A time zone name carries more information than an abbreviation or a simple time zone offset. 'UTC-6' is a "POSIX-style time zone specification" which is just an abbreviation plus offset.
The manual on Time Zones:
PostgreSQL allows you to specify time zones in three different forms:
A full time zone name, for example
A time zone abbreviation, for example
In addition to the timezone names and abbreviations, PostgreSQL will
accept POSIX-style time zone specifications of the form
STD is a zone abbreviation, offset is a numeric
offset in hours west from UTC, and
DST is an optional daylight-savings
zone abbreviation, assumed to stand for one hour ahead of the given
The difference you observe stems from another oddity. You have to use
+ instead of
timezone('UTC+6', '2017-01-01 12:00:00'::TIMESTAMP AT TIME ZONE 'UTC')
The manual again:
Another issue to keep in mind is that in POSIX time zone names,
positive offsets are used for locations west of Greenwich. Everywhere
else, PostgreSQL follows the ISO-8601 convention that positive
timezone offsets are east of Greenwich.
However, even after fixing the offset error, both expressions are still not equivalent. Among other things, a time zone name like 'America/Chicago' also considers rules for daylight saving time (DST).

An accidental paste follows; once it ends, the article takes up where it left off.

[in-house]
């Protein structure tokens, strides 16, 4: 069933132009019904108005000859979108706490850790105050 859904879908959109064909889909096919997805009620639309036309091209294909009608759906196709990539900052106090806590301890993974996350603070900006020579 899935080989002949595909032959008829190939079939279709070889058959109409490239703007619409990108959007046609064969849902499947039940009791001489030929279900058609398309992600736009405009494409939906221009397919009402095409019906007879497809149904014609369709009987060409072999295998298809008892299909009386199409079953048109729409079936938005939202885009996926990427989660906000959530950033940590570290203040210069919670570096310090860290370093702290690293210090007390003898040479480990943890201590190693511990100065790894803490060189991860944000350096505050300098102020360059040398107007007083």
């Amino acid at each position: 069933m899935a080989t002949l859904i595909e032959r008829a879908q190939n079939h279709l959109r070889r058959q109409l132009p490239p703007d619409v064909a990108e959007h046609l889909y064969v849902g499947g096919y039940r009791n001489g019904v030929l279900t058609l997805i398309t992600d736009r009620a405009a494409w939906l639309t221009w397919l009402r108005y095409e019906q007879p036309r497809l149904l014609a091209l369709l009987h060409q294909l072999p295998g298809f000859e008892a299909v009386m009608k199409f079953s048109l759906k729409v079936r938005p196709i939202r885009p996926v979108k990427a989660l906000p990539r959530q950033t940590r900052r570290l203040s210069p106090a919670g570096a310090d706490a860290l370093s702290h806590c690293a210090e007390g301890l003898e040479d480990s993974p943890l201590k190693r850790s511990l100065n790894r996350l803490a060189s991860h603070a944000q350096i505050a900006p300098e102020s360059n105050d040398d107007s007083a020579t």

BTW, your expression can be simplified to:
timestamptz '2017-01-01 12:00:00 +0' AT TIME ZONE 'UTC+6'
But you probably want the time zone name, to be safe:
timestamptz '2017-01-01 12:00:00 +0' AT TIME ZONE 'America/Chicago'
To address your second example:
SELECT '1:00 -1'::time with time zone AT TIME ZONE '-1';
Simplified, equivalent syntax:
SELECT timetz '1:00 -1' AT TIME ZONE '-1';
The two instances of the literal
-1 have different meaning. The first offset is part of the
*timetz* literal signifying a location east of Greenwich (complying to the SQL standard). The second is a POSIX-style time zone specifications signifying an offset west of Greenwich. In the absence of a zone specification, UTC is assumed as base. See:
Also note that the
AT TIME ZONE construct returns
timetz input. It just re-bases the time literal on a different offset. This is different from its use with
timestamptz input, where the data type is also switched.
But do not use the data type
time with time zone) at all. It's broken by design and only included in Postgres because it's part of standard SQL. It's use is explicitly discouraged. See: